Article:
April 14, 15, 16 - Minnesota State Fairgrounds
1265 Snelling Ave North, St. Paul, MN

Sponsored by the
Minnesota Horse Council
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2022 MN Horse Expo Speakers/Demos
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Schedule subject to change


Cavalry Tactics Demonstration and Cavalry School

April 14



April 15



April 16



Color Guard Presentation
PRCA Rodeos Friday and Saturday 7:30pm

Meet and Greets
April 14-16 Afternoons Judson Avenue

Horse Barn Stalls 601-613



Established in 1992, the Commanding General's Mounted Color Guard provides a link to Fort Riley's historic past. Troopers and horses of this unit are outfitted in the uniforms, accoutrements, and equipment of the Civil War period. Soldiers are detailed from the ranks of units assigned to Fort Riley and receive instruction from manuals used by Civil War cavalrymen.

From privates to officers, these men and women recreate the colorful spectacle of the American Horse Soldier. They demonstrate their horsemanship for professional rodeos, community events, parades, school groups and official Military ceremonies on Fort Riley.

The Cavalry Tactics Demonstration is an exhibition of skill and precision required of a cavalry horse Soldier. It includes various drills using the 1861 Cavalry Light Saber and 45-caliber revolver,

The Commanding General's Mounted Color Guard represents Fort Riley and the U.S. Army in a highly professional and polished display of cavalry horsemanship and military tradition. They portray the U.S. Cavalry as they appeared in mid to late 19th century.

Soldiers in the CGMCG are assigned to the Headquarters and Headquarters Battalion, 1st Infantry Division.



When acquiring horses, the Mounted Color Guard typically looks for 5-10-year-old bay geldings with little or no white markings, 15-15.2 hands high, 1,100-1,200 lbs. Horses with solid feet are preferred.

The horses should be sound and possess the ability to perform at the level that our training and performances demand. The horsers are primarily obtained in Kansas, but occasionally they are secured from out of state.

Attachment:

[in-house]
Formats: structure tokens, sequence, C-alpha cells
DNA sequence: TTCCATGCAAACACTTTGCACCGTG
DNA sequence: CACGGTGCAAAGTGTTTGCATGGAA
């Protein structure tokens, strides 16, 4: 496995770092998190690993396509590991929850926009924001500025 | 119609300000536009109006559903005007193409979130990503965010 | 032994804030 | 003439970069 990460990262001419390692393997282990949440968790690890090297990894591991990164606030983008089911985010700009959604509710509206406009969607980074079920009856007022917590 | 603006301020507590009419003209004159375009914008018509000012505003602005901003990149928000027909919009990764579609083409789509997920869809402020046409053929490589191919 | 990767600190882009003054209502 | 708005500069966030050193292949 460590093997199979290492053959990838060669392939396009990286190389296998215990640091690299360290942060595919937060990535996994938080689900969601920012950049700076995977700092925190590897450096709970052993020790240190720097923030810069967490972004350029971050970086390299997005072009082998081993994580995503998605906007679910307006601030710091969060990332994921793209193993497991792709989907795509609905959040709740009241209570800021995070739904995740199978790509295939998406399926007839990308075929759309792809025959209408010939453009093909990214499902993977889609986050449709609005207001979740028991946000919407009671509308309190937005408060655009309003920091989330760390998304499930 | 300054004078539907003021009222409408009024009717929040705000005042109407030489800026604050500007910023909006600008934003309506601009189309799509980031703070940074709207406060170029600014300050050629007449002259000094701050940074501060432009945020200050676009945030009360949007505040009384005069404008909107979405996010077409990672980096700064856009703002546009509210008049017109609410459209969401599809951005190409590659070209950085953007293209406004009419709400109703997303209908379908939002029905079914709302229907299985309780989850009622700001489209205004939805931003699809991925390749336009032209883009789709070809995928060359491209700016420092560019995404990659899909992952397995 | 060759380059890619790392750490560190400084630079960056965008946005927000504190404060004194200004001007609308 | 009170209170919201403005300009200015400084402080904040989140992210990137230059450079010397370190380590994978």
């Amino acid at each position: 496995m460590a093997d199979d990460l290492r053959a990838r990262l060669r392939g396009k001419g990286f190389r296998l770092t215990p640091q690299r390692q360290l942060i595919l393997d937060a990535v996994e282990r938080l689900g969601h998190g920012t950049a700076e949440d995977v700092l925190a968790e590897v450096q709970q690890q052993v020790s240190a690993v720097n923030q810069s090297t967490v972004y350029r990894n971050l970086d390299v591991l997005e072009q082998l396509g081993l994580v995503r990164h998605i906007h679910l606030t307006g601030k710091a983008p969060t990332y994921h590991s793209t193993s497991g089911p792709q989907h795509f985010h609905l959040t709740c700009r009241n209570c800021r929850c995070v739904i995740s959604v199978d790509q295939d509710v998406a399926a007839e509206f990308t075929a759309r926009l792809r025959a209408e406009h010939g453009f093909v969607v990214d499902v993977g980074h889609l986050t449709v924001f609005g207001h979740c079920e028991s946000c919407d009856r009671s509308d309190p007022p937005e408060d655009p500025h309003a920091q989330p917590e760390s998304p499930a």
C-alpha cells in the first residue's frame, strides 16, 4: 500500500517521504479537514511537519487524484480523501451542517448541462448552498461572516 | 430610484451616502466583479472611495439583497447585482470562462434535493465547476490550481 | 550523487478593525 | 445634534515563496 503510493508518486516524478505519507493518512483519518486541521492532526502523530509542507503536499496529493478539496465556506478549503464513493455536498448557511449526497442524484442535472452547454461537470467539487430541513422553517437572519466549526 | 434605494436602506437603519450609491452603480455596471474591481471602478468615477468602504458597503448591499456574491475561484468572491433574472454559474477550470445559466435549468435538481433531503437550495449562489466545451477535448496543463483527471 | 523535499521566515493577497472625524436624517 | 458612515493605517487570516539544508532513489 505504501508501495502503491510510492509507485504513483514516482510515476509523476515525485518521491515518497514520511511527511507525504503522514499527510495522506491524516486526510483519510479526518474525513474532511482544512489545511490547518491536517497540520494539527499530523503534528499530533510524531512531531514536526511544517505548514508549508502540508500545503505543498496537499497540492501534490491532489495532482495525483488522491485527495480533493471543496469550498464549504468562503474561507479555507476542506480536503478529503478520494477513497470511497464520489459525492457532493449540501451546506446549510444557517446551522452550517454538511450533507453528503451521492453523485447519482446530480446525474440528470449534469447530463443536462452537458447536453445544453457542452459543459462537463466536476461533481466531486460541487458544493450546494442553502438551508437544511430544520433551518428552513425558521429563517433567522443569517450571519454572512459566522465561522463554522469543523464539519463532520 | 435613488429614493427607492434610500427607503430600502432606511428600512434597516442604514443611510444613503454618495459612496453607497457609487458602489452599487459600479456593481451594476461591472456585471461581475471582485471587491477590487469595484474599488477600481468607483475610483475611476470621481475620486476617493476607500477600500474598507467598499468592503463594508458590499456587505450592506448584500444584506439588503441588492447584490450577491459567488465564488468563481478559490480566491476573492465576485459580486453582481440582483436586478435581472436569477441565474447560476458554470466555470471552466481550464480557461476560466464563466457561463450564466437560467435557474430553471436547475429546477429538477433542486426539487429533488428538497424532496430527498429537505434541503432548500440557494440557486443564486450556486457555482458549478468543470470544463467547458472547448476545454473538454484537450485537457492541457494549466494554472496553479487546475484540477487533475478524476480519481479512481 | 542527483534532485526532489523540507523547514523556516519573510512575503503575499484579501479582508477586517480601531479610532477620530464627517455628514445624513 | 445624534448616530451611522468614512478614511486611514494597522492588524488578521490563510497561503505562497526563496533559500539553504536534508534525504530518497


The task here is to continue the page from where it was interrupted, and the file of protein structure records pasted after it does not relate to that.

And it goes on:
The original 7th Cavalry horses were bay in color with little or no white markings. The unit is authorized by original doctrine to have two off-color horses -- one for the commander and one for the guidon bearer.

The unit strives as much as possible to use animals that will provide for authentic recreations during battle re-enactments and other historic activities.

Molly Mules

The Commanding General's Mounted Color Guard acquired two new Mules in Sept. 2021.
This will be their debut season.



Trimmed in yellow, the cavalry branch color, the wool/cotton uniform provides degrees of warmth, as well as coolness. While in camp or garrison, the sack coat and muslin shirts are the common attire.

The trousers are kersey blue in color and reinforced in the seat to prolong wear. The wider the yellow stripe, the higher the enlisted rank. Officer's trousers have only an 1/8 inch welt of yellow cord down the outside seam.

Headgear includes a forage cap, which was copied from a style popular in the French Army. Enlisted men occasionally wear slouch hats or campaign hats, but do not have yellow hat cords. The boots worn by the soldiers are black knee-high riding boots.



The Commanding General's Mounted Color Guard uses a variety of weapons during demonstrations.

The Civil War cavalryman used a variety of weapons. The Commanding General's Mounted Color Guard uses handguns, such as the 1858 .44-caliber Remington New-Model Revolver and .45-caliber Colt New Army Model 1873. They also use firearms, such as the 1873 .45-caliber Remington Lever-Action Repeater Rifle and the 1873 12-guage double-barrel shotgun.

The cavalryman might have also carried a saber. The Model 1861 Light Cavalry Saber was the standard pattern issued. The saber gave the horse Soldier another weapon in his arsenal if the situation required its use.



The standard saddle used was the 1859-pattern McClellan. Capt. George B. McClellan developed the saddle's design after his travels in Mexico and Europe in the 1850's.

A distinctive feature of the saddle was the rawhide seat, which was adopted for economy. The McClellan saddle, which weighs approximately 18 pounds, was designed for the comfort of the horse. Additional parts of the saddle were the M1859 bridle, the M1859 girth, the M1863 curb bit, two canteens, feed bag, lariat and saddle bags. This saddle, with certain modifications, was used by the cavalry until World War II.


1871 Army Escort Wagon

The U.S. Cavalry Museum donated an 1871 Army Escort Wagon to the Commanding General's Mounted Color Guard in 2001.

According to our records, this wagon came to Fort Riley from Fort Knox. The hardware of the wagon is 98 percent original. However, when the unit received the wagon, much of the wood was rotten and decayed.

Commanding General's Mounted Color Guard Soldiers, along with a wagon company, restored the wagon to its current condition.

The box is constructed of red oak while the undercarriage and wheels are constructed of white oak.

While the escort wagons were not equipment common to a cavalry unit, they were highly sought after to transport the cavalry's beans and bullets.

The wagon serves as a reminder of the contributions of the combat service support roles played by the quartermaster corps and other logistical units whose contributions are recognized as an essential element and combat multiplier on the battle fields today.



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